Monday, February 26, 2007

What I learned this weekend

People are self-centered boobs. We started our weekend with one of the boyfriend’s favorite cabaret acts: Justin Hayford singing overlooked Cole Porter songs. The setting is pretty simple: Justin, a piano, a microphone and an intimate room. With a two-drink minimum. We were seated in the back seats of one of the tables when a woman and her mother were seated at the two front seats. They expressed extreme concern that they’d block our view, which we assured them wouldn’t be a problem since we top out at 6'1" and 6'4". And I was thrilled to be seated behind people who expressed such concern over being possibly disruptive or rude. How delightfully rare, I thought. How not like my morning commute. Or any given movie theater. Or my naptime at work. But my thrill was quickly killed when the lights dimmed, the Cole Porter started getting under our skin … and the mother launched into a series of monologues about how much she loved each song. Fortunately, after a few songs her two drinks kicked in and she shut up before she got a kick out of us.

The boyfriend and I have artistic differences. As we’ve been picking out paint and tile and window treatments for our new condo, we’ve discovered what is becoming a vast discrepancy in matters of taste. See, I like things relatively plain. My wardrobe is 90% dark, solid colors. My walls have typically been bold, solid colors. My dishes and decorations and even flooring have been more or less plain ideas rendered in neutral colors. You get the picture. In glaring contrast, the boyfriend likes bright colors. He likes fancy detailing. He likes things I’ve traditionally described as “foo foo,” and not in a little-bunny-hopping-through-the-forest kind of way. After hours of discussions, we have yet to agree on a paint color for a single room in our condo. But after a couple hours at the tile store on Saturday, we did manage to pick something we both like for our new kitchen floor. It’s the exact same tile as the countertop, so we’ve hardly achieved a diplomatic victory. But we’ll take our signs of progress wherever we can get them. And we take the results of Saturday’s summit to be proof that the marriage will indeed last. Somehow.

Being married has little financial perks you never really think about. It was a few weeks after we agreed to move in together that it dawned on me that we’d be splitting our living expenses, thereby leaving more in our individual pockets at the end of each month. Then we got a family plan at our gym, which effectively cuts 30% off our individual membership rates. And on Saturday we got a family plan on our cell phones, which is cutting my personal phone bill almost in half. Now if we could only get marriage marriage. Or the chance to kick Dick Cheney in the balls once a day. Either option would bring even more value to my life.

Train wrecks aren’t always what you’d hope they’d be. We saw the Joan Collins/Linda Evans revival of Legends on Saturday night, hoping it would either be campy fun or a train wreck of horrifying proportions. Instead we just got wooden actresses hacking their way through a script that is at once clichéd, puerile, appalling and just plain bad. Nolan Miller’s costumes are pretty fabulous, but he didn’t take into account the fact that Joan and Linda are now shaped more like old ladies than screen sirens. His gowns for Joan are particularly ill-conceived, and the dress she wears for her curtain call pushes her boobs up to the point they look like oranges floating in bags of pudding. But we found free parking on the street, so the evening wasn’t as much an affront to our bank accounts as it was to our sensibilities. And since the show balances its racial slurs with gratuitous non sequiturs, Joan’s line about telling her black maid to “go pick some cotton” was balanced nicely with the random appearance of a male stripper. And they at least cast an actor for the role who didn’t look like he was made of oranges and pudding.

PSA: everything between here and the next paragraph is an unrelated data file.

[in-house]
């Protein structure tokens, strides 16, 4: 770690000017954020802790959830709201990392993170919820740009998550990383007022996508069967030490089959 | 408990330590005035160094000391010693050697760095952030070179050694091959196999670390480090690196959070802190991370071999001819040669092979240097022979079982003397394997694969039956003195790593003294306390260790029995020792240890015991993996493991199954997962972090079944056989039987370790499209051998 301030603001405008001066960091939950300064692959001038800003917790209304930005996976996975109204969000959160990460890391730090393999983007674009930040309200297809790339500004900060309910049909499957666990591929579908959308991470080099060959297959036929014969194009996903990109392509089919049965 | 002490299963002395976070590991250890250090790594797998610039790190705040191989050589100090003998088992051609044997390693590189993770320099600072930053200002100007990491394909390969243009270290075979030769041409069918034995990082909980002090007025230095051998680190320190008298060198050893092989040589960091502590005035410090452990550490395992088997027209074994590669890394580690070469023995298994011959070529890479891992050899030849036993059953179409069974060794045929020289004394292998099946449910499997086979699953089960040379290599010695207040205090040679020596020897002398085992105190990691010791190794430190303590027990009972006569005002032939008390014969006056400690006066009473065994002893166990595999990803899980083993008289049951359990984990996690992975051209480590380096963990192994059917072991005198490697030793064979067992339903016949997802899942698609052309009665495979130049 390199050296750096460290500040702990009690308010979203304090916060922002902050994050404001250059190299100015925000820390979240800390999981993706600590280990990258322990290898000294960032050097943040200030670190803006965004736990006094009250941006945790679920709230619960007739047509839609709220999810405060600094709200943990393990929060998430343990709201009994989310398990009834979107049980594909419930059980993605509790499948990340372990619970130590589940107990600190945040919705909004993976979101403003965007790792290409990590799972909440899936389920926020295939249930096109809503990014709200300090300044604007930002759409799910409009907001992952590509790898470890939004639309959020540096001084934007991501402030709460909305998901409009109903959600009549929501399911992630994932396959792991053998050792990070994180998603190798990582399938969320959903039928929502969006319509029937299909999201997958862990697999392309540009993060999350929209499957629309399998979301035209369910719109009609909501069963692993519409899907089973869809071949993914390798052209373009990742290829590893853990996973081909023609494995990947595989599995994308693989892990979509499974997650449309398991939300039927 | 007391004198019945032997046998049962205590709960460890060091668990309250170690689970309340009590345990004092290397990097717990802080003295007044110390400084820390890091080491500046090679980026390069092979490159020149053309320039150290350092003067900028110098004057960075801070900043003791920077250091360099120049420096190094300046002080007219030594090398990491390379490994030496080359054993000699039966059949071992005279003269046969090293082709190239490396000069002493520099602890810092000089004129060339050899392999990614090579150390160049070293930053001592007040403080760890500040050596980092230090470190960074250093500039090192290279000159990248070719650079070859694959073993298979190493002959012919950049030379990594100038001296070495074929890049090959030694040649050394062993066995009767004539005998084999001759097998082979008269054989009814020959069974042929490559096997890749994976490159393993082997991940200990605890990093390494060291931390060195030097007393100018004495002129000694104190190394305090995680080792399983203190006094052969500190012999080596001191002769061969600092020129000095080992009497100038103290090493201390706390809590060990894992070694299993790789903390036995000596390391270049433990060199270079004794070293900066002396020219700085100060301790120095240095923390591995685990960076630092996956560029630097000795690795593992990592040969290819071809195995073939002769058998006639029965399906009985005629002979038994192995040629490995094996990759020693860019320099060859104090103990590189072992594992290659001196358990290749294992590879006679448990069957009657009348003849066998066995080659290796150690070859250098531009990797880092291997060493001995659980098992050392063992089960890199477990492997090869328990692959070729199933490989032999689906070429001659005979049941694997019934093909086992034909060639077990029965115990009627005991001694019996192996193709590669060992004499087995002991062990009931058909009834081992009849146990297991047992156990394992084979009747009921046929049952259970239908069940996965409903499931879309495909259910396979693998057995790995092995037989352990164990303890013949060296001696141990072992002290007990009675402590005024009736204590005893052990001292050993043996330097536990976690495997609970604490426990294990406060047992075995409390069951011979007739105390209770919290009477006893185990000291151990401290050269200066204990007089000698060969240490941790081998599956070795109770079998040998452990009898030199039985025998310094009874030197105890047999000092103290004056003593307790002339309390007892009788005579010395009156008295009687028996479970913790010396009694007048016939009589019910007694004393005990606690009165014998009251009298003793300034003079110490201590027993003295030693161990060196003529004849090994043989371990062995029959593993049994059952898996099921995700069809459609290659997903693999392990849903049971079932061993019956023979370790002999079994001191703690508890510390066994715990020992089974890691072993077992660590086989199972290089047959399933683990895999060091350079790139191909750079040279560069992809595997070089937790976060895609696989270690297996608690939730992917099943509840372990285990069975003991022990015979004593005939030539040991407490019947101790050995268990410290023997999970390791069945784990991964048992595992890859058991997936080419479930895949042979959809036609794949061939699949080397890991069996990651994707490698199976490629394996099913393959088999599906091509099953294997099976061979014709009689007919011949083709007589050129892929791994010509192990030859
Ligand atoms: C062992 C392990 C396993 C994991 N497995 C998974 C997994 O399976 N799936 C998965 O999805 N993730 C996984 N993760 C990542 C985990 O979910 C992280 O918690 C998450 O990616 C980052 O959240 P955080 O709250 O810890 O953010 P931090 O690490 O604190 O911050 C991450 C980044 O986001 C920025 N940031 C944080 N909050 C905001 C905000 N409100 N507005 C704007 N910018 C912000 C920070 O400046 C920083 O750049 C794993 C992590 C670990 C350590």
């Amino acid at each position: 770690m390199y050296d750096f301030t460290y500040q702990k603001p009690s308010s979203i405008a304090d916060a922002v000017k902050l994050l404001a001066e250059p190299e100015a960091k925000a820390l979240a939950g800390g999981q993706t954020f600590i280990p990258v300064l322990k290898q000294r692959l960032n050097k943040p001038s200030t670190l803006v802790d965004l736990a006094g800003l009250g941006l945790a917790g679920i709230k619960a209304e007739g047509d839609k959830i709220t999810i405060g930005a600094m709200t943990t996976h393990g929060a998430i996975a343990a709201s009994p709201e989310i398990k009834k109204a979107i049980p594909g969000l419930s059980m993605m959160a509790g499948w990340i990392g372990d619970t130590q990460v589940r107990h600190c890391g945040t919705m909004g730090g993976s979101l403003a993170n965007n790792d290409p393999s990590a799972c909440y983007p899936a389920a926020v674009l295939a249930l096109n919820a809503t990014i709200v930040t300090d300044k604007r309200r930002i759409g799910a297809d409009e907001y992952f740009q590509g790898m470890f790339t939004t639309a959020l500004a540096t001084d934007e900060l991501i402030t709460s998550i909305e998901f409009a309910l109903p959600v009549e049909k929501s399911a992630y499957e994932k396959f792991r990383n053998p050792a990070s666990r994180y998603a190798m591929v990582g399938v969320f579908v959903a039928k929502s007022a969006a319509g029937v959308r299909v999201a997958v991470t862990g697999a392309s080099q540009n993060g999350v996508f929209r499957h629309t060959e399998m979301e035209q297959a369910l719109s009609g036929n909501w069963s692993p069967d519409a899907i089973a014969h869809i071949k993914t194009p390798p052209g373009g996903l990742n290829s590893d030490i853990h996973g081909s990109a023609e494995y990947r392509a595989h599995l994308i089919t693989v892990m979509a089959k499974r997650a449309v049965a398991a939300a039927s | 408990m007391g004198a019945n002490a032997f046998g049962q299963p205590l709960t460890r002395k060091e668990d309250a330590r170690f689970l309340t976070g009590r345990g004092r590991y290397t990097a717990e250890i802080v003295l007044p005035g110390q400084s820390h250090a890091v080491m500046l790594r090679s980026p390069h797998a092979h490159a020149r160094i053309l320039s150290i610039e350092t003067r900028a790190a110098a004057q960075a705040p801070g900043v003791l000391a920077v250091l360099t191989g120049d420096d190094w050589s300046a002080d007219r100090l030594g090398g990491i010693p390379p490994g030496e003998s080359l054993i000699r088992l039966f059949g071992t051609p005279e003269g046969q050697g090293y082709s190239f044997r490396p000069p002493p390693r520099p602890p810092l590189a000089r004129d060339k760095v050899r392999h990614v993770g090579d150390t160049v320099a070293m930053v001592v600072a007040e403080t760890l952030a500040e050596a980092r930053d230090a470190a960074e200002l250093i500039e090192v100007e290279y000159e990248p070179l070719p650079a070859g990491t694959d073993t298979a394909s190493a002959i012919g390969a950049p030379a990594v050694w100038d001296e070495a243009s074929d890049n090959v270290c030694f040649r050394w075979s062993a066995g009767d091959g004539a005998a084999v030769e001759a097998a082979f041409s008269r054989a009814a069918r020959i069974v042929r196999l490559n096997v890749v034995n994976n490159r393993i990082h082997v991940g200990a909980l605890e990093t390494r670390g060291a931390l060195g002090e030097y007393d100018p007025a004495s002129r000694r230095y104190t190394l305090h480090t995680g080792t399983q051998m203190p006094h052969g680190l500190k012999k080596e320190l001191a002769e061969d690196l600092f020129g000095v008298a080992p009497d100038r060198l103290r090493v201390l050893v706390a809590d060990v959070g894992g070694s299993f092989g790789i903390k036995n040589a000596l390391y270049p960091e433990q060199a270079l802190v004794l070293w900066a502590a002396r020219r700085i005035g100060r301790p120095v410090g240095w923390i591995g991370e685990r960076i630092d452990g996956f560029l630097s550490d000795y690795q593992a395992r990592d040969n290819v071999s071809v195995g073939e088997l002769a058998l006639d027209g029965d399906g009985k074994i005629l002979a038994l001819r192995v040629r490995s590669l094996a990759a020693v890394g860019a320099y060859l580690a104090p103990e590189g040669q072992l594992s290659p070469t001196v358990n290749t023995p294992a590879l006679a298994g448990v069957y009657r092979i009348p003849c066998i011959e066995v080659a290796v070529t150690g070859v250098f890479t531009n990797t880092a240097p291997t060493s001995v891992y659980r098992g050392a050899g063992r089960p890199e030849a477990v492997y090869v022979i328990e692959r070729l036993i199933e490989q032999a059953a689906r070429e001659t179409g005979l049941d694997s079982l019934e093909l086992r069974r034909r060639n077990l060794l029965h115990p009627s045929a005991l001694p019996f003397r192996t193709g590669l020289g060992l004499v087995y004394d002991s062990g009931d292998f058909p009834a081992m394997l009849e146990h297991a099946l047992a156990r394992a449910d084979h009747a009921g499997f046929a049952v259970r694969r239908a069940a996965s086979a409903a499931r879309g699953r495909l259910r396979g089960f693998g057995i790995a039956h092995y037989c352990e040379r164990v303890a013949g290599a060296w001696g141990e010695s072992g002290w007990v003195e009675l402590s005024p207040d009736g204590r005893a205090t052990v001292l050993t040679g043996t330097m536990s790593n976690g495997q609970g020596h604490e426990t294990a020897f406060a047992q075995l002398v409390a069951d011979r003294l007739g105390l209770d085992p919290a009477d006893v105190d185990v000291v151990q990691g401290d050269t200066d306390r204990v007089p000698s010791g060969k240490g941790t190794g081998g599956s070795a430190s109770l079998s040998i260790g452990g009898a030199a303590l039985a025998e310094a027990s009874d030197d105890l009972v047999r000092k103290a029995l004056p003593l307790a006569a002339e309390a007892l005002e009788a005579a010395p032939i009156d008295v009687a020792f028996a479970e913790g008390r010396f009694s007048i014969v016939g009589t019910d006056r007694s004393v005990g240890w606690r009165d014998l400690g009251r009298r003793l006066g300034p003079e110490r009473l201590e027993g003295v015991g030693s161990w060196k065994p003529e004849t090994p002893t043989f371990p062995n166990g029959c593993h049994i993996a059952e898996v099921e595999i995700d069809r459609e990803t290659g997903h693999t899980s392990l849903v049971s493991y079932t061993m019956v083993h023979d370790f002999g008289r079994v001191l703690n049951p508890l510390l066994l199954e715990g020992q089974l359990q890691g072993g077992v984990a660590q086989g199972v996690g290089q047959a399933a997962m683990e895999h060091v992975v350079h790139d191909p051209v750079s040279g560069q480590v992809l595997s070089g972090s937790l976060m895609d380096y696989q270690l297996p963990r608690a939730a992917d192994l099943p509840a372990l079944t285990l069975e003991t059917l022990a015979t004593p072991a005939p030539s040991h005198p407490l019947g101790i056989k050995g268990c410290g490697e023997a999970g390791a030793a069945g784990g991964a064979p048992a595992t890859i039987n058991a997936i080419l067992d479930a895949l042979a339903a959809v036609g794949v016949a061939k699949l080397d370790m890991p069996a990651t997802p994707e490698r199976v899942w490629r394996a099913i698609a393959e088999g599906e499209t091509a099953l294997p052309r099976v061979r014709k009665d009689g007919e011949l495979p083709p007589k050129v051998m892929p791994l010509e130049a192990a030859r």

Macintosh is not always your friend. I have what are apparently first-generation Harman Kardon SoundSticks—terribly modern-looking computer speakers that import sound through a USB connection. I bought them at the Mac Store a couple years ago. They have worked perfectly fine with three different USB ports on three different Mac computers. The AirPort Express thingies I bought at the Mac Store last week so I could project sound to those speakers wirelessly has a USB port as well, along with an ethernet port and an eighth-inch audio port. I didn’t understand when I set up my AirPort Express thingie last week, though, that I didn’t get a choice—USB is for printers, ethernet is for … um … ethers and audio ports are now for music. PERIOD. Even though I have speakers that I bought at a Mac store with a USB connection. Which is the reason my AirPort Express thingies have seemed like they haven’t been working since I set them up. Frustrations like these are the reason my iPod has been sitting in a drawer for the last two years.

The Oscars are totally gay. We watched the awards at Sidetrack, along with every show-tune queen in the city. The place erupted like a televangelist at a hooker convention every time anything Dreamgirls appeared on the screen. And when Jennifer Hudson won for best supporting actress? Pande-freakin’-monium. I was part of the whooping and screaming, even though I find her to be weird. And now I kind of get all the whooping and screaming you see people doing when they watch sporting events on TV. But only kind of.

My boyfriend rocks. We spent our first whole weekend together in our condo, waking up in our bed, eating our food and making decisions about our crap. I'm 38 years old, and I've never been an "our" before—at least not in the sharing-a-house sense. It was one of the best weekends of my life.

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